Smart SCM means timely delivering/receiving the correct goods to the correct destination using up-to-date information and communications technologies (ICT) for the SC [5][53]. Smart SCM technologies are aimed at building sequences of actions based on the ability to assess situations and solve problems at various levels in the real time [54][55][56]. Cooperation between partners has a great influence on the effectiveness of MFMC processes, and decision support systems should be based on objective information received automatically from monitoring and diagnostic systems [14][18][56]. Therefore, important aspects of smart SCM are the transfer of information between stakeholders, which contributes to the improvement of operational performance, the mitigation the effects of lack of information, and the improvement of risk management under supply uncertainty [53]. Information support for smart SCM can be achieved through the use of blockchain technology and real-time monitoring of IRTs and their freights.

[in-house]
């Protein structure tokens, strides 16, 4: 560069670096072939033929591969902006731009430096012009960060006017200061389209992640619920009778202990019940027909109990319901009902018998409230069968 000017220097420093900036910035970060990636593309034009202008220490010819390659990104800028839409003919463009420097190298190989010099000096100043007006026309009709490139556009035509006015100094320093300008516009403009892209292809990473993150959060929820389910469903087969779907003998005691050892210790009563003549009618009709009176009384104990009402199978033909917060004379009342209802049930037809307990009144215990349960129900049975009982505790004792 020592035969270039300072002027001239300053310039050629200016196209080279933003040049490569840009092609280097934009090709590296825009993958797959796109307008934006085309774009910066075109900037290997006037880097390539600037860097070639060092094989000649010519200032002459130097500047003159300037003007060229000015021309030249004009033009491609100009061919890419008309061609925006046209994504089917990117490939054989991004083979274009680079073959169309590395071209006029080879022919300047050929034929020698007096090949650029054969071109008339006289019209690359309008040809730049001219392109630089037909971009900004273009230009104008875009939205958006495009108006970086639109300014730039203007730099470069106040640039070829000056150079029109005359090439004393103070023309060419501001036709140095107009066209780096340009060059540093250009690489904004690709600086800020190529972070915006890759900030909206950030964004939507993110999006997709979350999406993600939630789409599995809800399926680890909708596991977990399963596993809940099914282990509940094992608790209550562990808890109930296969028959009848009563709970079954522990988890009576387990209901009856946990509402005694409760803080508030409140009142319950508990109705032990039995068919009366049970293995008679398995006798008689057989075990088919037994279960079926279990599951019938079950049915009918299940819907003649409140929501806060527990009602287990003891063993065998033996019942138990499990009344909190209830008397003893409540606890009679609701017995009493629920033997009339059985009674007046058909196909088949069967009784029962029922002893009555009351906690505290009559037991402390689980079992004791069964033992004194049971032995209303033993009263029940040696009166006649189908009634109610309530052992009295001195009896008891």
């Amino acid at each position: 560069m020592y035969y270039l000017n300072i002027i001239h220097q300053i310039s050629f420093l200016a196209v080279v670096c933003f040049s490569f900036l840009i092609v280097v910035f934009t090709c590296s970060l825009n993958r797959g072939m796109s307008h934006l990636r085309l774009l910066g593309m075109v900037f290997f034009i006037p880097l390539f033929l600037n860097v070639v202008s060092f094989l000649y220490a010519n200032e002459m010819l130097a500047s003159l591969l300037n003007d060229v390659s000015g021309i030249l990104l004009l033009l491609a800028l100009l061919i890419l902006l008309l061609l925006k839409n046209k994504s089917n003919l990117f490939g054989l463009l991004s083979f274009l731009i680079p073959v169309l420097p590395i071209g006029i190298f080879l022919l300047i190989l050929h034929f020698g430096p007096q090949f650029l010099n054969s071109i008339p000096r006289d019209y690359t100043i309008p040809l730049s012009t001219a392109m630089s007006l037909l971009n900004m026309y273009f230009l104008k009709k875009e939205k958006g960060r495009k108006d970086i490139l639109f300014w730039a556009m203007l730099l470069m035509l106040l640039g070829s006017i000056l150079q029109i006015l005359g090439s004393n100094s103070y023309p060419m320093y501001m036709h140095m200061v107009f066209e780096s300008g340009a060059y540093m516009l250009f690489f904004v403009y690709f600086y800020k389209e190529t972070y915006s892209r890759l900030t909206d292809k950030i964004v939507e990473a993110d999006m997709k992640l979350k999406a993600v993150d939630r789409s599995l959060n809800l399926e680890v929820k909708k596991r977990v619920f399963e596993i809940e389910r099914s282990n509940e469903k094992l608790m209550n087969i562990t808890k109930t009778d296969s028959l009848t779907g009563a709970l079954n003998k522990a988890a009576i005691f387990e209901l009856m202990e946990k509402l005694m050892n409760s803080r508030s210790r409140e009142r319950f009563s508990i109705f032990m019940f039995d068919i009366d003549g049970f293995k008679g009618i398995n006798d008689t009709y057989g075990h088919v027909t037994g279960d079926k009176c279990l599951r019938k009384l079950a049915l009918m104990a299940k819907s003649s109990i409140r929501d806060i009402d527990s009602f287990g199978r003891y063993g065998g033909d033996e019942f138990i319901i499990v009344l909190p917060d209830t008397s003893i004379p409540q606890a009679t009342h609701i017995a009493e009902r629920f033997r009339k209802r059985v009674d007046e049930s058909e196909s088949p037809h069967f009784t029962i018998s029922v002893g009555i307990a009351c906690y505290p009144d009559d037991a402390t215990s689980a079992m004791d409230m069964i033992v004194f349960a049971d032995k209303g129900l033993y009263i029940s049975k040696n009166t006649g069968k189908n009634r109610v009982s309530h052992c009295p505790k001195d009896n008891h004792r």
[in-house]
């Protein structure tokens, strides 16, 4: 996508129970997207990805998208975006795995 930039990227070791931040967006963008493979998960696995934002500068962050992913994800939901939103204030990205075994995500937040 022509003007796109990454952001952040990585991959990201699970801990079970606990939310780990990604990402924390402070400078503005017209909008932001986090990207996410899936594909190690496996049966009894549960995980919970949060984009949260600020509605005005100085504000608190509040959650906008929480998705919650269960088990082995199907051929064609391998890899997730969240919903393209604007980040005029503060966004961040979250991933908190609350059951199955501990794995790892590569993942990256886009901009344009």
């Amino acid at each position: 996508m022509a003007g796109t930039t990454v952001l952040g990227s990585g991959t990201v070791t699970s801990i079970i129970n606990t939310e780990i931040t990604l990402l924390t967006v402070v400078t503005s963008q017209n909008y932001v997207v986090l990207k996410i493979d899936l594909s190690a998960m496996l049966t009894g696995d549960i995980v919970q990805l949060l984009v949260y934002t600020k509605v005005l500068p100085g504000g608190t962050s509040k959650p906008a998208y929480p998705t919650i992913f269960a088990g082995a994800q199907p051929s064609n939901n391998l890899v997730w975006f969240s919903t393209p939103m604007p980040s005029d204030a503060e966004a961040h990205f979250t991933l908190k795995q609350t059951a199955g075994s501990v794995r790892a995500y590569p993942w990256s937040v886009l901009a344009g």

Smart sustainable SCM contributes to increasing the reliability and transparency of SC in terms of procurement, production, inventory management, trade, information exchange, skills development, and opportunities [57][58][59][60].


  1. Kühnle, H. (Ed.) Distributed Manufacturing: Paradigm, Concepts, Solutions and Examples; Springer: London, UK, 2010.
  2. Dzhuguryan, T.; Jóźwiak, Z. Specific approach to assessment of technologies for multi-floor manufacturing system. Autobusy Tech. Eksploat. Syst. Transp. 2017, 6, 1656–1659.
  3. Khaksar-Haghani, F.; Kia, R.; Mahdavi, I.; Javadian, N.; Kazemi, M. Multi-floor layout design of cellular manufacturing systems. Int. J. Manag. Sci. Eng. Manag. 2011, 6, 356–365.
  4. Ahmadi, A.; Pishvaee, M.S.; Jokar, M.R.A. A survey on multi-floor facility layout problems. Comput. Ind. Eng. 2017, 107, 158–170.
  5. Deja, A.; Dzhuguryan, T.; Dzhuguryan, L.; Konradi, O.; Ulewicz, R. Smart sustainable city manufacturing and logistics: A framework for city logistics node 4.0 operations. Energies 2021, 14, 8380.